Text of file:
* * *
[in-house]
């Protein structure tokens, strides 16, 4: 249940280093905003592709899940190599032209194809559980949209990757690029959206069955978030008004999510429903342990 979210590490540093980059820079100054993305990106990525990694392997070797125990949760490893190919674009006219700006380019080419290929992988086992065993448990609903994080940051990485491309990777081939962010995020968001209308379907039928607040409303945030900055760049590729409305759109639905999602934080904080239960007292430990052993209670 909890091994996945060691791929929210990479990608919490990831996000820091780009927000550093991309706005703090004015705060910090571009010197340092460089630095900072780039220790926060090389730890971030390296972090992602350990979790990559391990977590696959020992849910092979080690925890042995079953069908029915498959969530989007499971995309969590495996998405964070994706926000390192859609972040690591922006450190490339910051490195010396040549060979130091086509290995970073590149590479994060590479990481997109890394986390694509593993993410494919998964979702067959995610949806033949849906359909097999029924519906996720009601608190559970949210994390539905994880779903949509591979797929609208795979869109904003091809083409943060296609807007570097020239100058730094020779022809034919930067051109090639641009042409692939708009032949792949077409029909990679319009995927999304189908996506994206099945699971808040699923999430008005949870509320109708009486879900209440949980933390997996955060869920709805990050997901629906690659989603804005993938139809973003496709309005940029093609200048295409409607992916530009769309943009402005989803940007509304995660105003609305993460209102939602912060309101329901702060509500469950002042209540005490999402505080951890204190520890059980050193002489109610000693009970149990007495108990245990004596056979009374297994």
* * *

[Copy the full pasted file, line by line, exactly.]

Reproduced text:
[in-house]
């Protein structure tokens, strides 16, 4: 249940280093905003592709899940190599032209194809559980949209990757690029959206069955978030008004999510429903342990 979210590490540093980059820079100054993305990106990525990694392997070797125990949760490893190919674009006219700006380019080419290929992988086992065993448990609903994080940051990485491309990777081939962010995020968001209308379907039928607040409303945030900055760049590729409305759109639905999602934080904080239960007292430990052993209670 909890091994996945060691791929929210990479990608919490990831996000820091780009927000550093991309706005703090004015705060910090571009010197340092460089630095900072780039220790926060090389730890971030390296972090992602350990979790990559391990977590696959020992849910092979080690925890042995079953069908029915498959969530989007499971995309969590495996998405964070994706926000390192859609972040690591922006450190490339910051490195010396040549060979130091086509290995970073590149590479994060590479990481997109890394986390694509593993993410494919998964979702067959995610949806033949849906359909097999029924519906996720009601608190559970949210994390539905994880779903949509591979797929609208795979869109904003091809083409943060296609807007570097020239100058730094020779022809034919930067051109090639641009042409692939708009032949792949077409029909990679319009995927999304189908996506994206099945699971808040699923999430008005949870509320109708009486879900209440949980933390997996955060869920709805990050997901629906690659989603804005993938139809973003496709309005940029093609200048295409409607992916530009769309943009402005989803940007509304995660105003609305993460209102939602912060309101329901702060509500469950002042209540005490999402505080951890204190520890059980050193002489109610000693009970149990007495108990245990004596056979009374297994």